China still has potential to increase its grain output
China still has potential to increase its grain output as long as it increases efforts to boost agricultural infrastructure construction and technology, an official said on Friday.
Although China's grain imports increased last year, its major cereal products were basically self-sufficient because of balanced market supply and demand, Tang Renjian, deputy director of the office of the leading group on rural work under the Central Committee of the Communist Party of China (CPC), said at a press conference.
China's grain imports will see changes in terms of product variety, but import volumes will stay stable for a relatively long time in the future, Tang said.
Continuous increases in grain output in past years have mainly been attributed to technological advances, said Chen Xiwen, deputy director of the leading group on rural work.
Chen said the construction of water conservancy infrastructure and an emphasis on advancing agricultural technology will help ensure greater yields on limited farmland.
Customs data showed that China's rice imports more than quadrupled from the previous year to reach 2.32 million tonnes in 2012, triggering worries regarding their possible impact on the global grain market.
In the context of economic globalization, moderate imports of short-supplied grain products will help stabilize domestic prices, which is beneficial to both China and overseas sellers, Chen said.
Chen said lower grain prices on the overseas market have made imports more beneficial to domestic buyers, which led to an increase in imports of grain, especially rice, last year.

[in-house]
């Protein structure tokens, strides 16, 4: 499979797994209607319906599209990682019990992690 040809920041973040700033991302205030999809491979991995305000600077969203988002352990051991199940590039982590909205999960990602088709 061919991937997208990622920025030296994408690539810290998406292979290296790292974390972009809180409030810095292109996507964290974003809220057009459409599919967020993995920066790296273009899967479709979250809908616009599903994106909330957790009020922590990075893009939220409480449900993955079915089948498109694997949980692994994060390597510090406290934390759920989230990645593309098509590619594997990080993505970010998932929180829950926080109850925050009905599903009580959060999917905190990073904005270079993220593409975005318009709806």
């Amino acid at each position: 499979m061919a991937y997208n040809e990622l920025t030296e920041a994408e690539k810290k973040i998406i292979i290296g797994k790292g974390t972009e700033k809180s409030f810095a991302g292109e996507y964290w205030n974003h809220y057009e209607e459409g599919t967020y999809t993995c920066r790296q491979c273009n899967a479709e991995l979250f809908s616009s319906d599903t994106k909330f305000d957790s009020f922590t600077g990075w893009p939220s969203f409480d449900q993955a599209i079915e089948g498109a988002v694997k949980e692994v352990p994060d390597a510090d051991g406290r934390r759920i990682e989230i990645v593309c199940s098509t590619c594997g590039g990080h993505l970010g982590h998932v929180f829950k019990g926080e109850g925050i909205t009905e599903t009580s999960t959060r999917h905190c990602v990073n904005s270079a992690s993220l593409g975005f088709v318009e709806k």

In south China's Guangdong Province and Guangxi Zhuang Autonomous Region, imported rice prices were about 20 percent lower than those in the domestic market last year, according to Chen.
The share of rice imports accounted for less than 2 percent of China's rice output, meaning a higher self-sufficiency rate, Chen said.
The rise in rice imports will not threaten global food security because the imports only account for a small share of international rice trade, as well as domestic production and consumption, the Ministry of Agriculture said last week.
- How much corn can the ethanol industry use?
- Economist: Taxing P could reduce risk of algal blooms
- Commentary: Government wants farmers to quit farming
- What is the relationship between maturity group, yield?
- Commentary: Ambulance-chaser lawyers take on Syngenta
- Berman: Camouflaged activists threaten agriculture